Evan Savarick started investing when he was just 10 years old.
Savarick’s father opened up a custodian account in his son’s name and helped him invest his birthday and holiday money, giving him first-hand experience with picking stocks.
“My dad helped me figure it out,” says Savarick, a wealth manager at Morgan Stanley. “I remember him saying, ‘You’re going to have to tell me why these companies are going to do well in the future.’”
While he doesn’t recall the specifics, Savarick is sure he made a well-diversified investment with the five companies he picked.
This was one of the many lessons his father would teach him about financial planning.
A FAMILY TEAM
Savarick, 30, says he is starting his fourth year as an adviser, while his father, Roy, has been a financial planner for 38 years. The two work on a team with Evan’s brother Matthew, who has been in the industry for six years.
The team, operating in Fort Lauderdale and New York, has just north of $100 million in AUM, according to Savarick.
Savarick did, at one point, toy with the idea of avoiding the family business and becoming a psychologist. However, when he was in college, he gave finance a chance and took an internship with his father, who was working at what was then Smith Barney.
“I saw how appreciative the clients were. This could actually be a helping profession; it’s not just about making money,” Savarick says. “Watching clients come in and seeing that they were very happy and appreciative that he helped them with their finances kind of steered me away from psychology.”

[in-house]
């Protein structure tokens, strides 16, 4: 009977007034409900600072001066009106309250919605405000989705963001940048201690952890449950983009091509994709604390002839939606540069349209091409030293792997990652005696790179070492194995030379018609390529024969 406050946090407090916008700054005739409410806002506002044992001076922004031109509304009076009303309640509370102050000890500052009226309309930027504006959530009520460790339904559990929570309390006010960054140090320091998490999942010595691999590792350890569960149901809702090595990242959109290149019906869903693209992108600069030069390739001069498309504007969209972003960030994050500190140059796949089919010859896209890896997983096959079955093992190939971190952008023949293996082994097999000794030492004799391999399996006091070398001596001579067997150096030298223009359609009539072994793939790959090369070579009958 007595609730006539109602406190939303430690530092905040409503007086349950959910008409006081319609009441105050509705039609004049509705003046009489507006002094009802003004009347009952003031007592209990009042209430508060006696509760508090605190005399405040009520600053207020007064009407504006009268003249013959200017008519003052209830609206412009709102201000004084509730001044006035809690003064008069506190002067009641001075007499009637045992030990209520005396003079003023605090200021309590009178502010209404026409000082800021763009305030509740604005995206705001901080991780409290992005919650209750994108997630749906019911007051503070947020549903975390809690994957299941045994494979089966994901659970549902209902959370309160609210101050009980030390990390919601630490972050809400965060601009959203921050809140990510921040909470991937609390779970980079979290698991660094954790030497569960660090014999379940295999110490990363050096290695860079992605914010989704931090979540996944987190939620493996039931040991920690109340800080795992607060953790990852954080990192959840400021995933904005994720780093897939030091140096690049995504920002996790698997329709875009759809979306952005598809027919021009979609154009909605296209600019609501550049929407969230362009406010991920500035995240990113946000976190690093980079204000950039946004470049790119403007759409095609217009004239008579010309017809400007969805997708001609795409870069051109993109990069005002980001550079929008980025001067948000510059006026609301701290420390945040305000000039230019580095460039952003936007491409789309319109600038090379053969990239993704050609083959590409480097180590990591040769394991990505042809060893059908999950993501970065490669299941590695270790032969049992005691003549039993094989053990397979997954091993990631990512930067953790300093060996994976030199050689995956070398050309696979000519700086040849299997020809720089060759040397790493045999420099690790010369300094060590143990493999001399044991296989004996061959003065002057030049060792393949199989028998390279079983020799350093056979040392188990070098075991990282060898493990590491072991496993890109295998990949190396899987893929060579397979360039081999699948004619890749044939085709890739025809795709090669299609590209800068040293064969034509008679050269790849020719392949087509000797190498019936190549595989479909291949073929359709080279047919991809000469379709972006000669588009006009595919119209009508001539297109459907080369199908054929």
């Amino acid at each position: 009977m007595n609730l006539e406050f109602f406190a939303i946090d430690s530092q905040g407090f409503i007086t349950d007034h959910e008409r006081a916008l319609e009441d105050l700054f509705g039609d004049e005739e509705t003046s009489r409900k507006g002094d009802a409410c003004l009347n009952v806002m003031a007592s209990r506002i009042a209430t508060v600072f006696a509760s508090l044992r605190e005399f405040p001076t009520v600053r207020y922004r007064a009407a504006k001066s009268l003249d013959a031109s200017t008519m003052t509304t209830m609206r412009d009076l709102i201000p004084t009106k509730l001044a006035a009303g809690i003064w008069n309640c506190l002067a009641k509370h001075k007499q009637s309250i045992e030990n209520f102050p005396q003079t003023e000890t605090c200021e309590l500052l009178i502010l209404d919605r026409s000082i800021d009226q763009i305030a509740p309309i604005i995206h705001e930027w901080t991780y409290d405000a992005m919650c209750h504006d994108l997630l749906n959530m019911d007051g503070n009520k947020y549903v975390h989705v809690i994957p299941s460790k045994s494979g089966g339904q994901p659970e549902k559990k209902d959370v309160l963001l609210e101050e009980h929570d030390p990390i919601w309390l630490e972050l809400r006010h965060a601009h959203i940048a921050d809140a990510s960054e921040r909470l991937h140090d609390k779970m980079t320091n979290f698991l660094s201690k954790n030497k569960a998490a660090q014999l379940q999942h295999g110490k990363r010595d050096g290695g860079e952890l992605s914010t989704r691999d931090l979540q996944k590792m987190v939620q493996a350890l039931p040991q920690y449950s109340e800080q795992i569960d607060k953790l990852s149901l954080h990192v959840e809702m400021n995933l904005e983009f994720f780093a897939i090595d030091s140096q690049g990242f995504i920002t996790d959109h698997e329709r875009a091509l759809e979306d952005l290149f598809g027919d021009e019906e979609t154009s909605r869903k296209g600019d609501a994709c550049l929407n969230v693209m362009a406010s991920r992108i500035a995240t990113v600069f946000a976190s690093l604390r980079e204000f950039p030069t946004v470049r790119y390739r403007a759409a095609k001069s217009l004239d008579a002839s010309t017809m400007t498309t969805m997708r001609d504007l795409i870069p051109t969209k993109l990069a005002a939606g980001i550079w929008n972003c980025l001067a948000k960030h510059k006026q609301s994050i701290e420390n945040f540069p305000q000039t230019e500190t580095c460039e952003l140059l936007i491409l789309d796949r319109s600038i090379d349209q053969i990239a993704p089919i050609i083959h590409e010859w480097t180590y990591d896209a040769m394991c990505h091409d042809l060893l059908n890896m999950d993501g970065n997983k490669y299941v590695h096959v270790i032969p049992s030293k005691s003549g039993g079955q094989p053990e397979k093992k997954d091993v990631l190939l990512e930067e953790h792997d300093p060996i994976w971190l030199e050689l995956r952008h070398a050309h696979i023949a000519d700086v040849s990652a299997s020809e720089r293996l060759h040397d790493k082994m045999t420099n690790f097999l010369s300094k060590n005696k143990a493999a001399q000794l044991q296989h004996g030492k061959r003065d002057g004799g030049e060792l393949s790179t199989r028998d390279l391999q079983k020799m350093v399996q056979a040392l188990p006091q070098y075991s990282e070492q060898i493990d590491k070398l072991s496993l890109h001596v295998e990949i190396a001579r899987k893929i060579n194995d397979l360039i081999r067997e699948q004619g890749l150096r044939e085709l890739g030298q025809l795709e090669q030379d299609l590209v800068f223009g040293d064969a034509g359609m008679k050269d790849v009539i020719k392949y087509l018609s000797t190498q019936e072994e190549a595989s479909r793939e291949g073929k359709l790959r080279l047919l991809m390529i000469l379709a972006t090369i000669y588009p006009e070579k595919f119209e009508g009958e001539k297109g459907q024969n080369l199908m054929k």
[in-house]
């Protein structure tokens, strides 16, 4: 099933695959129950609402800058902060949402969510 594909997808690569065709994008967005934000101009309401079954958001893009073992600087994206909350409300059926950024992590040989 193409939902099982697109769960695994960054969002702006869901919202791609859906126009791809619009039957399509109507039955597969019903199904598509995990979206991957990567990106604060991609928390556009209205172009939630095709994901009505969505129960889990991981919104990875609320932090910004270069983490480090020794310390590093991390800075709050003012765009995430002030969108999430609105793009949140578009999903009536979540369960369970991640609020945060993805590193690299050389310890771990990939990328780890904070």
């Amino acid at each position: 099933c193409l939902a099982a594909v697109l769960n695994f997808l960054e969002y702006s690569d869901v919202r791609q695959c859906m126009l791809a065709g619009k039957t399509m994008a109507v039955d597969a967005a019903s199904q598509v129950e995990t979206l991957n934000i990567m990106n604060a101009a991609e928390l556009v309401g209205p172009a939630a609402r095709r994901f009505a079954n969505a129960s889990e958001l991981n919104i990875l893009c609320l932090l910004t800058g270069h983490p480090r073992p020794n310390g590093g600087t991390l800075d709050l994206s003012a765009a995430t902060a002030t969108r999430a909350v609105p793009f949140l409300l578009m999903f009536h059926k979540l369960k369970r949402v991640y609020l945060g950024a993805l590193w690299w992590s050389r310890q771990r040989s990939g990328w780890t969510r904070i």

BEYOND INVESTMENT ADVICE
However, Savarick didn’t stray too far away from the field. He credits his father with teaching him that, when it comes to being an adviser, it’s not just about investment advice.
“I didn’t come in with the understanding of what a client’s fears are, what they really are looking for, and that was the biggest lesson I learned from [my dad] in the beginning,” Savarick says.
While Savarick says he “couldn’t pass up the opportunity to work with family,” he admits that conflict and disagreements are inevitable.
“I think it’s for the better. When we disagree, it pushes us to have an in-depth conversation to prove our point,” he says. “We don’t get angry with each other, but there are times when we disagree. But I think that’s what motivates me to do more analysis.”
Doing more research, even after hours, is something Savarick also inherited from his father.
“I remember on weekends going in with him, always talking about investments,” Savarick says. “Ever since I was a kid, I was always excited about [investing].”
Savarick adds that he always thought managing investments would be his favorite part of the job. But, ultimately, the highlight has been working with his father.
“He always jokes he’s going to work another 30 years,” says Savarick of his father, who is now 70 years old. No matter how long they work together, Savarick says he’s looking forward to continuing what his father started.
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